The Kind Of Woman I Want To Be

I’m 26, that sweet spot in your life where you’re starting to become who you will always be. And, to be honest, I’m not sure I like who I’m becoming.

You see, I’m messy and chaotic and always have a little bit too much to say. I get lost in my mind far more than I’d like to admit and I don’t own a bed frame. I care too much what other people think. My savings are laughable or pain-inducing, depending on how you look at it, and I call my mom way more than I should. I drink too much and workout too little and feel like I’m constantly on the edge of breaking even when everything seems to be going right.

They say your 20s are the best years of your life, but I constantly feel like I’m coming together only to fall apart again the next day. But maybe that’s just part of the process.

I don’t know.

But there is a certain hope that lingers in your 20s, the idea that you still have time to become who you want to be. The best version of yourself, as it were. And when I start to think about the woman that I want to become, this is what comes to mind:

I want to be chaotic but in a positive way. Not so self-destructive or so self-loathing that it’s difficult to get through the day. I want to be the woman who knows how to take care of plants and not kill them within three days. I want to host Sunday brunches in my airy apartment that has a bookshelf with an impressive collection of books that I have actually read and don’t put off reading for months after I buy them.

I want to be the woman who owns a yoga mat and understands what it means to be mindful. I want to be the woman who takes care of her mind, body, and spirit and not in an obnoxious, Instagram way but in a genuine, purposeful way. Subtle. Not showy. Only doing so for her.

I want to be the woman who her friends and family can count on. I want to be the woman who understands politics and isn’t afraid to admit when she doesn’t know something so she is then able to learn. I want to be a woman who can discuss the finer details of film, who can actually sit through a movie without having to take 10 breaks and play on her phone because sitting still is just that hard for her.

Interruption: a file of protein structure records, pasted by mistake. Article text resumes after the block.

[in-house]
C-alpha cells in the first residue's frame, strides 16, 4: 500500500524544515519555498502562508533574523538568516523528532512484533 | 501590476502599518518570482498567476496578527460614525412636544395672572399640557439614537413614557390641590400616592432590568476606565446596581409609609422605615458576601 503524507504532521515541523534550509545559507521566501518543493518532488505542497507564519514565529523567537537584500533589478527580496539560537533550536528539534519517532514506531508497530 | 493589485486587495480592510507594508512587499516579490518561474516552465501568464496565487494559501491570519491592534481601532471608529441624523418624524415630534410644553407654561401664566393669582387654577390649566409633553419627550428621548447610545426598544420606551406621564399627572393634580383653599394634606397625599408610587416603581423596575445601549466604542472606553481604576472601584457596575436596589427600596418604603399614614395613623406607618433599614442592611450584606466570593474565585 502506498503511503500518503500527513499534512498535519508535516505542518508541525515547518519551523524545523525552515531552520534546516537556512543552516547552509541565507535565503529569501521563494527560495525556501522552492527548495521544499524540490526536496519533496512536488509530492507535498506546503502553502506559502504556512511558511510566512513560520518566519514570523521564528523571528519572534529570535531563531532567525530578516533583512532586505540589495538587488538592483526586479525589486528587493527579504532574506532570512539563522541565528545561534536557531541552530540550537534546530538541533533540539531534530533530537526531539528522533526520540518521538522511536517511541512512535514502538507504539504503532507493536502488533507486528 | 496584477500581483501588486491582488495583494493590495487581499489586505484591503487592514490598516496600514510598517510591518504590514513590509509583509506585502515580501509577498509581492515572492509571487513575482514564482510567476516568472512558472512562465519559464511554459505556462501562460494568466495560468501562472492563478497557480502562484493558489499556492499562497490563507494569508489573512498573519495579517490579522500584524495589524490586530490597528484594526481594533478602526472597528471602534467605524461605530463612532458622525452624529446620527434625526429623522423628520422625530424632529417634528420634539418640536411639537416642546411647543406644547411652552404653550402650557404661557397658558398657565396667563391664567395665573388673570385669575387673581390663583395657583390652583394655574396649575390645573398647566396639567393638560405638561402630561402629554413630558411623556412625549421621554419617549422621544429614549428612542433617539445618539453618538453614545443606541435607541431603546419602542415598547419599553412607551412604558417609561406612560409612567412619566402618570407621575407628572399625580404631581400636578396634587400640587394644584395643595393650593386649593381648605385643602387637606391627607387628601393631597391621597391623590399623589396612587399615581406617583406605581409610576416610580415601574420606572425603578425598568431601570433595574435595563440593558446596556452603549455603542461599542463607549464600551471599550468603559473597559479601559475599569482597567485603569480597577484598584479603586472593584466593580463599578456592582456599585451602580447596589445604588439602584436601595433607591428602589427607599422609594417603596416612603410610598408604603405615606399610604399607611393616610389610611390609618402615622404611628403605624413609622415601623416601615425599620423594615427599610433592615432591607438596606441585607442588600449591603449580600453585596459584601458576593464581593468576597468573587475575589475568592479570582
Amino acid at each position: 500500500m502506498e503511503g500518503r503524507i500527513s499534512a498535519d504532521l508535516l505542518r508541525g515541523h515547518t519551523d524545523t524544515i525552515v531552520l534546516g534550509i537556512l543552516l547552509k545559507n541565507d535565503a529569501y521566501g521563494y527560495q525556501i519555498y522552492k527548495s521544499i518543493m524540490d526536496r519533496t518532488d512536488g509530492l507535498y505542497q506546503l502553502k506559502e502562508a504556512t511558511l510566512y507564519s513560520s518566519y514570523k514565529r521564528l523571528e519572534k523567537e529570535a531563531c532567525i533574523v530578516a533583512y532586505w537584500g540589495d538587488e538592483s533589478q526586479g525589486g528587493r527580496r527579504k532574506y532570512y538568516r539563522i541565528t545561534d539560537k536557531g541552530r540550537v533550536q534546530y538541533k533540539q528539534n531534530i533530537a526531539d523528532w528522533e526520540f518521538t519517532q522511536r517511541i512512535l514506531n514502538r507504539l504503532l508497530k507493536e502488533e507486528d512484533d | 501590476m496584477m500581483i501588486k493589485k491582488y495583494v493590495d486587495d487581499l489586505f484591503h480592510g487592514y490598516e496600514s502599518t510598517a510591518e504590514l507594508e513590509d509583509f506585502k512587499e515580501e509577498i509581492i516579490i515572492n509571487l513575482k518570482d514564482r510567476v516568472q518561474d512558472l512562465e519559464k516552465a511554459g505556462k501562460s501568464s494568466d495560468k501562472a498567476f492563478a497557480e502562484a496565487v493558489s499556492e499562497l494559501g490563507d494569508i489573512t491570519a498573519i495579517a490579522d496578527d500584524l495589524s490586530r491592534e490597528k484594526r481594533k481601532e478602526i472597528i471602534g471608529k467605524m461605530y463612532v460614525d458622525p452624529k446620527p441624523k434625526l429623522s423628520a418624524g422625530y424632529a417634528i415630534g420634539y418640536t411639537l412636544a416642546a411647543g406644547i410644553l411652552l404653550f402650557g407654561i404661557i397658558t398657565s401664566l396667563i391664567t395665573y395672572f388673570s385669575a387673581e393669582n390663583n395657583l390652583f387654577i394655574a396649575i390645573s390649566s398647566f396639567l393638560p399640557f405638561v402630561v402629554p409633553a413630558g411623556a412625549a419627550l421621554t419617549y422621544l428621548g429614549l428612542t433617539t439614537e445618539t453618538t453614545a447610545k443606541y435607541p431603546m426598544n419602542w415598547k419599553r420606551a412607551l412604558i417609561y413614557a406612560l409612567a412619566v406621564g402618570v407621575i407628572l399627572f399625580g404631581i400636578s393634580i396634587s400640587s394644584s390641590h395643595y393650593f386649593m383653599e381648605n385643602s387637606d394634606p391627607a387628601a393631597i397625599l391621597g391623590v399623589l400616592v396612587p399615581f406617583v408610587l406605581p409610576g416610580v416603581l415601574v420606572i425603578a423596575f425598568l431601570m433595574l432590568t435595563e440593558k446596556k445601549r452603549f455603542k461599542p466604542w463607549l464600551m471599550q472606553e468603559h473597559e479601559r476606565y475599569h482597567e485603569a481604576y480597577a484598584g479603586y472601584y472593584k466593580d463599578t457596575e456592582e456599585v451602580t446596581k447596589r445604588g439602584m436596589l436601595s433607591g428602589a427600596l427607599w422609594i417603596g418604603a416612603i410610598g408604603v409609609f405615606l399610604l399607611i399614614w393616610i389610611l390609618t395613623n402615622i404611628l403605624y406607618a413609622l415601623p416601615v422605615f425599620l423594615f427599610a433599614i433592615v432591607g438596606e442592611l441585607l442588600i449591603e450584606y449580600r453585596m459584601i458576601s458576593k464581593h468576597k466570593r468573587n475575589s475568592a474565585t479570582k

I want to be the woman who recognizes good wine and coffee and conversation. I want to be the woman who has a dog she loves the absolute shit out of. I want to be the woman paints in watercolors and goes to museums and knows basic art history. I want to be a woman who hikes and looks up at the sky and appreciates that she gets to be alive.

But I also want to be the woman who is just a little bit hard to swallow. Rough around the edges. The one who thrives in chaos and feels most alive with things are little off key and a little too bright.

I still want to be me. 

Because I don’t want to be the perfect woman. I will probably always accidentally kill my plants. I will probably always continue to be overly ambitious with the books I buy and will always be afraid to admit I know far less than I give off. I think my heart will always be a tad too heavy for my bones and I’ll sometimes wish things were different, that I was different. And maybe this woman who is flawed and lonely and too much and too little all at once is still okay.

Because ultimately I just want to be the woman who loves hard and is loved in return. And I think I already am her. And that’s more than enough for my lifetime. TC mark

Molly Burford

Writer. Editor. Hufflepuff. Dog person.

Trace the scars life has left you. It will remind you that at one point, you fought for something. You believed.

“You are the only person who gets to decide if you are happy or not—do not put your happiness into the hands of other people. Do not make it contingent on their acceptance of you or their feelings for you. At the end of the day, it doesn’t matter if someone dislikes you or if someone doesn’t want to be with you. All that matters is that you are happy with the person you are becoming. All that matters is that you like yourself, that you are proud of what you are putting out into the world. You are in charge of your joy, of your worth. You get to be your own validation. Please don’t ever forget that.” — Bianca Sparacino

Excerpted from The Strength In Our Scars by Bianca Sparacino.

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